As might be expected over the hundred years of our existence in Manitoba, we have been called upon to lay many cornerstones; in fact a total of 89, 54 in the first fifty years, and 35 since 1925. The variety of buildings consisted of churches, one statue, a bridge, civic buildings, Masonic Temples and halls, hospitals and educational buildings. To mention but a few that come to mind at the moment-St. Matthew's Anglican Church and St. John's Cathedral; the one statue is of Robert Burns on the grounds of the Provincial Government; the Louise Railway and Traffic Bridge over the Red River between Winnipeg and St. Boniface; but the first cornerstone laying was on August 17th, 1875, of our old City Hall and Market building. These ceremonies performed by the Freemasons are colourful and are based on Biblical and historical backgrounds.
Over the years the Lodges in what is now Winnipeg have occupied a dozen different buildings; all of them, with the exception of our present Memorial Temple at 420 Corydon Avenue, were in close proximity to the building we are meeting in this evening and the corner of Portage Avenue.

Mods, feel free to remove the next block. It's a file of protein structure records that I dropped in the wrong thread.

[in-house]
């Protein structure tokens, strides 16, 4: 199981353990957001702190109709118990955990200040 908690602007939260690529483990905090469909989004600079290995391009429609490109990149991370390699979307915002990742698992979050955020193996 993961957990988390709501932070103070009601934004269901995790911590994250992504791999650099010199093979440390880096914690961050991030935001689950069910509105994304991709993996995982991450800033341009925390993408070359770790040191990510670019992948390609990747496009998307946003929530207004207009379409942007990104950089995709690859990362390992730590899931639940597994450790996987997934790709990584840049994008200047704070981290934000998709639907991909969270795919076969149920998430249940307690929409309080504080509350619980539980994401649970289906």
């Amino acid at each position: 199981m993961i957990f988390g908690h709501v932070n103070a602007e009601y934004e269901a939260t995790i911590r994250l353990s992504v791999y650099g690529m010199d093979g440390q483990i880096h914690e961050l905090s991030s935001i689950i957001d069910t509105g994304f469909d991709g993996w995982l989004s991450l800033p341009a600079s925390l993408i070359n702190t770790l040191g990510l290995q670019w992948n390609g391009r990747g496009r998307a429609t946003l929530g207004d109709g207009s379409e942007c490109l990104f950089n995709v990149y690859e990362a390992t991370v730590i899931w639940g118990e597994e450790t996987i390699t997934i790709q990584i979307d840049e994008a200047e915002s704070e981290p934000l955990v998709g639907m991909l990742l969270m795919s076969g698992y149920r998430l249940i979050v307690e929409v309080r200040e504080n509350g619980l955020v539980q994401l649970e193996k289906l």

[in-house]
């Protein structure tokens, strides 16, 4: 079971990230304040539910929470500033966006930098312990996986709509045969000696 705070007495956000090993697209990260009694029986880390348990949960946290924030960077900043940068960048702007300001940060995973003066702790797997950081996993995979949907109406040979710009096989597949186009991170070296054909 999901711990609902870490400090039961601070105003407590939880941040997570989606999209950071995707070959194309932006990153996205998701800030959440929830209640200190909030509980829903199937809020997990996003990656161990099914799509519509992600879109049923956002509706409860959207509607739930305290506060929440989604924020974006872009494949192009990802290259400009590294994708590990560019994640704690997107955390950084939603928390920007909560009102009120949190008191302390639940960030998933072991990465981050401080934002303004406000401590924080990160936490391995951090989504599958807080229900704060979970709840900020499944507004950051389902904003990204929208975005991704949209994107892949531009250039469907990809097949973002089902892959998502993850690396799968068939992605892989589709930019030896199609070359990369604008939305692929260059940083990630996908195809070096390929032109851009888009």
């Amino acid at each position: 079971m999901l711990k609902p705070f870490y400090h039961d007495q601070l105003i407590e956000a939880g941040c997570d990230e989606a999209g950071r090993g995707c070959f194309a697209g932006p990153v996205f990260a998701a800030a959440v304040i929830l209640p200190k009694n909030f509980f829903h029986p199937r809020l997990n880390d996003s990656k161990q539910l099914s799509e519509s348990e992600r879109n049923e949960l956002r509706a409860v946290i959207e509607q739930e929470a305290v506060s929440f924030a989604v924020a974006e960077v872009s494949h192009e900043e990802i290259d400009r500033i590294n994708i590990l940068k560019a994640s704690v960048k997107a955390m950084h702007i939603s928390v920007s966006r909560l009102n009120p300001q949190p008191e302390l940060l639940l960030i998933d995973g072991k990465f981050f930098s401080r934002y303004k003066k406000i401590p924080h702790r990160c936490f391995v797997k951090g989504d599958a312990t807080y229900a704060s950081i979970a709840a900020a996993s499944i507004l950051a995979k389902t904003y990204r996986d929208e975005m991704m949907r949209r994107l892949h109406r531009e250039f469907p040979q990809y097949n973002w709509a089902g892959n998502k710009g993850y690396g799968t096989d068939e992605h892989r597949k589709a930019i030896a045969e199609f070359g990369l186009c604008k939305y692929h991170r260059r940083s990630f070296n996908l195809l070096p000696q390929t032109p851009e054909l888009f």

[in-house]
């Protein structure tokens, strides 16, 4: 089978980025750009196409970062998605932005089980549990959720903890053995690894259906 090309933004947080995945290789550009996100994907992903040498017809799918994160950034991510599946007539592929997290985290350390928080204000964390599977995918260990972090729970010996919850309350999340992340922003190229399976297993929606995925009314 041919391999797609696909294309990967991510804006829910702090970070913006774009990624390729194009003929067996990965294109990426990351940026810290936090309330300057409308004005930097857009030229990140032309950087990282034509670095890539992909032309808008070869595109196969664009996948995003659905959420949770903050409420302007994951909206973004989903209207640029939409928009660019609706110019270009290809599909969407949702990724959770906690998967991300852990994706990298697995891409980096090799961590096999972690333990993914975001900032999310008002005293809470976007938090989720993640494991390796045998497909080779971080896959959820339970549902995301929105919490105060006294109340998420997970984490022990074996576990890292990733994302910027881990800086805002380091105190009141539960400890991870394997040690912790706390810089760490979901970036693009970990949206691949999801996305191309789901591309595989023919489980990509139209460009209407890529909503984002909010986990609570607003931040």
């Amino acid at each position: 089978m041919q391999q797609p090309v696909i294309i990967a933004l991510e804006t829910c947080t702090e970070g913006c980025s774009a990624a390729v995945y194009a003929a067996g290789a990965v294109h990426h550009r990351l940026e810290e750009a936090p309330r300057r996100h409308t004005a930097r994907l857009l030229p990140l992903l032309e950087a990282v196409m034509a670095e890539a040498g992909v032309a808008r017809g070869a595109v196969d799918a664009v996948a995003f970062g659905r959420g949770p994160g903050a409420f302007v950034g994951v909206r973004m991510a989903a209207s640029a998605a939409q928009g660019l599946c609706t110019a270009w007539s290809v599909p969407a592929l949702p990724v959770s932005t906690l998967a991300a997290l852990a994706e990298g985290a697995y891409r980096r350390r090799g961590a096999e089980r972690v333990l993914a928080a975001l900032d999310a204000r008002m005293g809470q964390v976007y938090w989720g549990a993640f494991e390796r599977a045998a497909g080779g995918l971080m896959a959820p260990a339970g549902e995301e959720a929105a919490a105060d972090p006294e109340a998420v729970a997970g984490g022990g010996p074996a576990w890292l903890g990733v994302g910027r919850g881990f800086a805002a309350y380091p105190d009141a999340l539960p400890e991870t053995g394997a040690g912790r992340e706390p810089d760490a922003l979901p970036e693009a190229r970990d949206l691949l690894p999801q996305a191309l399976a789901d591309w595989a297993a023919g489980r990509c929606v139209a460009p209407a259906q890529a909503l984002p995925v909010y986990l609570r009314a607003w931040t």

In 1864 not more than six or seven buildings existed in the Red River Settlement, and one of these was the A. G. B. Bannatyne store at the north-east corner of what is now Lombard Street, formerly known as Post Office Street, and Main Street. Brother Bannatyne was the Senior Warden of the first Northern Light Lodge, and they held their meetings in the room above his store. The present building on the site was put up by the Union Trust; afterwards used by the Sterling Bank, and the ground floor of which is now occupied by a branch of The Bank of Nova Scotia. On the south side of this building near Main Street is a bronze tablet erected by the Freemasons to mark the site of their first meeting place. A few hundred yards to the north along Main Street stood the home of the Hon. A. G. B. Bannatyne in whose front room was held the first meeting of the Legislature of Manitoba on March 15th, 1871. Until quite recently the building on this site was occupied by the Banque Canadienne Nationale and was known as 433 Main Street. On the front of this building the Historic Sites Board of Canada had placed a bronze plaque to mark the spot of the first meeting place of our Provincial Government. The location is now a parking lot for cars, but it is hoped that the plaque is in safe hands, and will be replaced on any building that is eventually erected on the property.